KNOXVILLE, Tenn. - The ceiling at Thompson-Boling Arena would be crowded if the Tennessee Lady Vols hung a banner for all their trips to the Final Four.
There already are six national title banners squeezed up there, and coach Pat Summitt would like to make room for another.
But as she prepares for her 16th Final Four, Summitt still believes that just making the national semifinal is a great accomplishment — no matter whether the Lady Vols win or lose.
"I'm proud of the teams that have been there and played in championship games and just got us to the Final Four. That's no easy task," she said Thursday. "I think sometimes when you're in the role we're in, people think if you don't win a championship you've somehow failed. That's not true."
The Lady Vols (30-4) face Michigan State (32-3) in the national semifinals Sunday, while LSU and Baylor meet in the other game.
Tennessee last won it all in 1998, but has come up emptyhanded in four trips to the Final Four since then, losing to Connecticut in the title or semifinal game each time.
"There's no shame to playing in a national championship game and losing to a team that has really been dominant for the last three years like a Connecticut," Summitt said. "I think you have to accept it for what it is and then try to keep getting back there. Because if you get back there enough times, hopefully you put yourself in a position to win."
This time, Connecticut didn't reach the Final Four, and Summitt is by far the most experienced coach going to Indianapolis. Michigan State's Joanne P. McCallie and Baylor's Kim Mulkey-Robertson are making their first trips while LSU's Pokey Chatman is returning for a second straight year.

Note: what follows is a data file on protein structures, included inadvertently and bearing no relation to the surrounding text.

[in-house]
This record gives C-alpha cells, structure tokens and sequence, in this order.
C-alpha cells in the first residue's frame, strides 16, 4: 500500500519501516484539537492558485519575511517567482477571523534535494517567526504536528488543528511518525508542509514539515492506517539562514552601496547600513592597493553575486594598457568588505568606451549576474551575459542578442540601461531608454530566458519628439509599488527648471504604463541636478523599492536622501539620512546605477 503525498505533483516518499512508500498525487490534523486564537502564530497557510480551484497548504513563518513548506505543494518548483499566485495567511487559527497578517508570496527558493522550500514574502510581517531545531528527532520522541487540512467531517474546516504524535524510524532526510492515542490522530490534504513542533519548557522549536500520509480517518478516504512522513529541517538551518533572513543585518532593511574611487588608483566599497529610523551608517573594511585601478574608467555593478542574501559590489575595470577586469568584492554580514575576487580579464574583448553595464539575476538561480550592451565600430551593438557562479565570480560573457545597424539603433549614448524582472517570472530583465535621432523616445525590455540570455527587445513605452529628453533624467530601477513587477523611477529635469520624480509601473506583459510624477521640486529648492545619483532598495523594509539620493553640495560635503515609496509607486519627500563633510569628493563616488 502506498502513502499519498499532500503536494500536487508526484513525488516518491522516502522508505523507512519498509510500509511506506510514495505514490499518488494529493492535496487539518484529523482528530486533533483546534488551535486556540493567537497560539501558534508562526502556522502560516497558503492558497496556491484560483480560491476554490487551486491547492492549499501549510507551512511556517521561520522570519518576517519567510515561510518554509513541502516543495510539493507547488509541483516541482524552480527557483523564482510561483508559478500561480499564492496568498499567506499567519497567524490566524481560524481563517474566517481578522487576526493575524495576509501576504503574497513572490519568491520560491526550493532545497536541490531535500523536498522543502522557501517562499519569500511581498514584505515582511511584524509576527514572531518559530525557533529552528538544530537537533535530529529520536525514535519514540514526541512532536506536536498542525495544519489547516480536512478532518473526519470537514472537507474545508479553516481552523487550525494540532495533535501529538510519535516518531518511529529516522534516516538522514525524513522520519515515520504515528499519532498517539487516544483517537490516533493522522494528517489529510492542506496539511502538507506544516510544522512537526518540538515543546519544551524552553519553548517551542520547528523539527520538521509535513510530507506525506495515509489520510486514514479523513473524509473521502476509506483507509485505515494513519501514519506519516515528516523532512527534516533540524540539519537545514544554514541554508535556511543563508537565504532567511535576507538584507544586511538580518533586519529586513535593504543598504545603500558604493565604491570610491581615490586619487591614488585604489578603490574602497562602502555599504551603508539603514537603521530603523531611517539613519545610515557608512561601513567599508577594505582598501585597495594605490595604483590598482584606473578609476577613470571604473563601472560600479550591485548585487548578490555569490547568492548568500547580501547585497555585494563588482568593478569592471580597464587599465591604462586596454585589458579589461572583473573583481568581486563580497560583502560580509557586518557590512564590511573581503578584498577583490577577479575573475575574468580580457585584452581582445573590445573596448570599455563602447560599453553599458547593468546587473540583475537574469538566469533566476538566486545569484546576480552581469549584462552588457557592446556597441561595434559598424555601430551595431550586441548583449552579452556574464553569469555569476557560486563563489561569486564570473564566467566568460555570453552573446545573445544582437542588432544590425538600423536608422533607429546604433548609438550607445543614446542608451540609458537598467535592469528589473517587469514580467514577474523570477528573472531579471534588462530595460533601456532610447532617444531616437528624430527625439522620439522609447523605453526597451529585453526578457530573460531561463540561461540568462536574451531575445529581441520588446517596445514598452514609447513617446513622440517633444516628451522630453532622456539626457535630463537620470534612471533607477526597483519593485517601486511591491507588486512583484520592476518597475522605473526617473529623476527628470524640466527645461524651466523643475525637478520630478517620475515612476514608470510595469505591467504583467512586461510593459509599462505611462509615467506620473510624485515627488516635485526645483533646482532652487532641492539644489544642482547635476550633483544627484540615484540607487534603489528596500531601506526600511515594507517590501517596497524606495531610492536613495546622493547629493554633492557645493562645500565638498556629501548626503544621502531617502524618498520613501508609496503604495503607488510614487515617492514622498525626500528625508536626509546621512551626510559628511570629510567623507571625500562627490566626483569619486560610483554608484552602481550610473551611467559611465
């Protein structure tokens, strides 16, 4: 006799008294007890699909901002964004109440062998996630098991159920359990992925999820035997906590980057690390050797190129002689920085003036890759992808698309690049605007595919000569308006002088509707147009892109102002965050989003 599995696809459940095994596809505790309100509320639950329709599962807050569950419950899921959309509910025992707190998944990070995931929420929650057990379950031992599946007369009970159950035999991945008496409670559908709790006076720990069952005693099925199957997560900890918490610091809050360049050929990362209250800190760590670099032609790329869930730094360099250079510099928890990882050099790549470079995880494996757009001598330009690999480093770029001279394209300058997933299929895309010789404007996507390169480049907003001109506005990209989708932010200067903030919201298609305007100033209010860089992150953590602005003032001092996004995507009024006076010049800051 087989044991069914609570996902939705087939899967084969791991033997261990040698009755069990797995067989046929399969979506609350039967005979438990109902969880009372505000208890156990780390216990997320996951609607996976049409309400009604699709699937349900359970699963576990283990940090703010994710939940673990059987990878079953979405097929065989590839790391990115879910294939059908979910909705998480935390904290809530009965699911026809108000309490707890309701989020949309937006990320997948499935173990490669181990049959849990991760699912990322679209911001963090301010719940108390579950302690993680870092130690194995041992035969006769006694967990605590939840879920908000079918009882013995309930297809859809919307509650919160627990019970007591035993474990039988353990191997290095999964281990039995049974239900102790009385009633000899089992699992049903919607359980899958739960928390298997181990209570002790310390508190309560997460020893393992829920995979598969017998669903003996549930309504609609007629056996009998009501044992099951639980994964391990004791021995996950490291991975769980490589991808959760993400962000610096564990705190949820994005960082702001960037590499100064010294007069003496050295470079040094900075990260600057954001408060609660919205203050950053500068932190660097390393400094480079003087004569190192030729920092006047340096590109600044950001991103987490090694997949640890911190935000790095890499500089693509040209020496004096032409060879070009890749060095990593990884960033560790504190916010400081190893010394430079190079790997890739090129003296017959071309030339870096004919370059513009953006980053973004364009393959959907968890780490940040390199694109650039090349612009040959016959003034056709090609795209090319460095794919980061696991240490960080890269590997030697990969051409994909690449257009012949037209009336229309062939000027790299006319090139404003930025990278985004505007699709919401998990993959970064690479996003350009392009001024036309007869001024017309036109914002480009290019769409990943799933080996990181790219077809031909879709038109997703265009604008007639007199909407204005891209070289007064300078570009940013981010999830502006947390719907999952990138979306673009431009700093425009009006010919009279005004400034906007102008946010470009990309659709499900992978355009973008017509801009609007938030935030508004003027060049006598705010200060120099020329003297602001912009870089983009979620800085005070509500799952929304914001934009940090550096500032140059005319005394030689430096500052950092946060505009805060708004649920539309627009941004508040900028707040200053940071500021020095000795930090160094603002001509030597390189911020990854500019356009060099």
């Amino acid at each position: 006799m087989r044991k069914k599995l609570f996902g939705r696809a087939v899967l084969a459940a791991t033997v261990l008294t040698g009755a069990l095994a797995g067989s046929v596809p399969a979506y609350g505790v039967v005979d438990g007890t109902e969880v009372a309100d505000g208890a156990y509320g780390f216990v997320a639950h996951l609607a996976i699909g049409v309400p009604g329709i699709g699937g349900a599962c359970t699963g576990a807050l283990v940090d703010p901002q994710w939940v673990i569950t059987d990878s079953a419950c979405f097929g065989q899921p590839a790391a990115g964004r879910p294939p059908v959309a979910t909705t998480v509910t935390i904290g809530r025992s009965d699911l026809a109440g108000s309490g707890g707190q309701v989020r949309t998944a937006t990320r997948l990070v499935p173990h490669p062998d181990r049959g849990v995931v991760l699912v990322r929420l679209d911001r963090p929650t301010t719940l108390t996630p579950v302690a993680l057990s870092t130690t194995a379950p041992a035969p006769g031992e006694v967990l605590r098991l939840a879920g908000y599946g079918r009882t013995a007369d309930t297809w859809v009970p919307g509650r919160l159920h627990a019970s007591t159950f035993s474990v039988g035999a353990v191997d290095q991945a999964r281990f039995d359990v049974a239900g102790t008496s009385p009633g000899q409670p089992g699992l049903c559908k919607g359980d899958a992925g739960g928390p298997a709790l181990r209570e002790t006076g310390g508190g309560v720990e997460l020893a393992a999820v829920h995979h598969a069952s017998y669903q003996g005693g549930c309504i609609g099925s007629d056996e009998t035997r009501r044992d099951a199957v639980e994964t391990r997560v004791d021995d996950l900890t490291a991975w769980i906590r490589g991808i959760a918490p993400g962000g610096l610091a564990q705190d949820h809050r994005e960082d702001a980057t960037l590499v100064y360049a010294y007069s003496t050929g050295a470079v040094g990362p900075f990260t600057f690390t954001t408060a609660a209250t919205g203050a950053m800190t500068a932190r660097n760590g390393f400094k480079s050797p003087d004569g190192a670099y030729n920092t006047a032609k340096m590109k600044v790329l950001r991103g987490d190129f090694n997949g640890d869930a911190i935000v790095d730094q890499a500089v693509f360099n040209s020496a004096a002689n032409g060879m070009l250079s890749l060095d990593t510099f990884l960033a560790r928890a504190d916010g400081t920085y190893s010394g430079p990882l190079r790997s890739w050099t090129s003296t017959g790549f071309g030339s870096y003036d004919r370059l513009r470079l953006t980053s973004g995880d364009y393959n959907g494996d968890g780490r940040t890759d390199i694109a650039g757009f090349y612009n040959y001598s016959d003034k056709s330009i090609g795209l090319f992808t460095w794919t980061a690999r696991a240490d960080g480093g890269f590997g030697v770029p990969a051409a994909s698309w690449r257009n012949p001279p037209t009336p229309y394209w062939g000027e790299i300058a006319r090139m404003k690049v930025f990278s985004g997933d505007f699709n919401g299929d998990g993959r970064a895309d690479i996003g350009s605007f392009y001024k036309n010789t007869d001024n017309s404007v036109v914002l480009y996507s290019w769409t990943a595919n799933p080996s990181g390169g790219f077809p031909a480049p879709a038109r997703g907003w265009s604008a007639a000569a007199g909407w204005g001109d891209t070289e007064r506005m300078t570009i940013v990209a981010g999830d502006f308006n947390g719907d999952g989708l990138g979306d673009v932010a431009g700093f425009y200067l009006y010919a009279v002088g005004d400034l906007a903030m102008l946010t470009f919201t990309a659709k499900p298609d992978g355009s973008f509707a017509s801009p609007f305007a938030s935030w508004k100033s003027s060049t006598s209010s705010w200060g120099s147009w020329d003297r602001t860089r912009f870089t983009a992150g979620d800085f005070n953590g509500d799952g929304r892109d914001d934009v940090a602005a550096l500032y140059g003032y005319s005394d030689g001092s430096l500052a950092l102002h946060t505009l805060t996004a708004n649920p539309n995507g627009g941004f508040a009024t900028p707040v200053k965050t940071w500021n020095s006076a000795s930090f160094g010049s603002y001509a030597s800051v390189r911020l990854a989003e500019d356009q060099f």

Summitt, who broke Dean Smith's NCAA record for career wins in the second round, believes there is some advantage to being a Final Four veteran. Her three seniors — Shyra Ely, Loree Moore and Brittany Jackson — are making their fourth trip.
"As a team and a coach that's been there, you do know what to expect, but every trip for me has been different as I'm sure it has for the players," Summitt said.
She says it is important to manage time well, not get distracted by family or friends and still have fun.
McCallie has been to Final Fours before when she was an assistant at Auburn, and her staff includes former Lady Vols assistant coach Al Brown and former Lady Vols player Semeka Randall.
McCallie credits Summitt with helping her get on the way toward becoming a head coach. While at Auburn, McCallie used Summitt as one of her references when she applied for the head coaching job at Maine, which she held before going to Michigan State.
"I think Pat is a terrific person, a fabulous coach, and I just think what she's done for women's basketball — it's so hard to talk about because it's just so incredible and will never be duplicated," McCallie said.
Summitt took the Lady Vols to the Final Four in 1982, 1984 and 1986, losing to Louisiana Tech and twice to Southern California, before winning a national championship in 1987 by finally beating Louisiana Tech.
She learned some important lessons each time to help the team be more prepared.
One lesson was "get a few more players if you want to beat the people that have been beating you," Summitt said.
The other was dealing with open practices. Fans are allowed to watch some of the practices, which end up being more like spectacles than real drills. Summitt now has her team work on strategy in closed practices away from the Final Four arena either before or after the open practices. She learned that lesson in 1986 when Tennessee lost in the semifinals.
"The next day when we lost to Southern Cal and it was over I remember Dawn Marsh saying to me, 'You know coach, my legs were tired,'" she said. "I just thought I will never make that mistake again. It will be all about us and not about what's going on around us. Actually I thought that helped us a lot."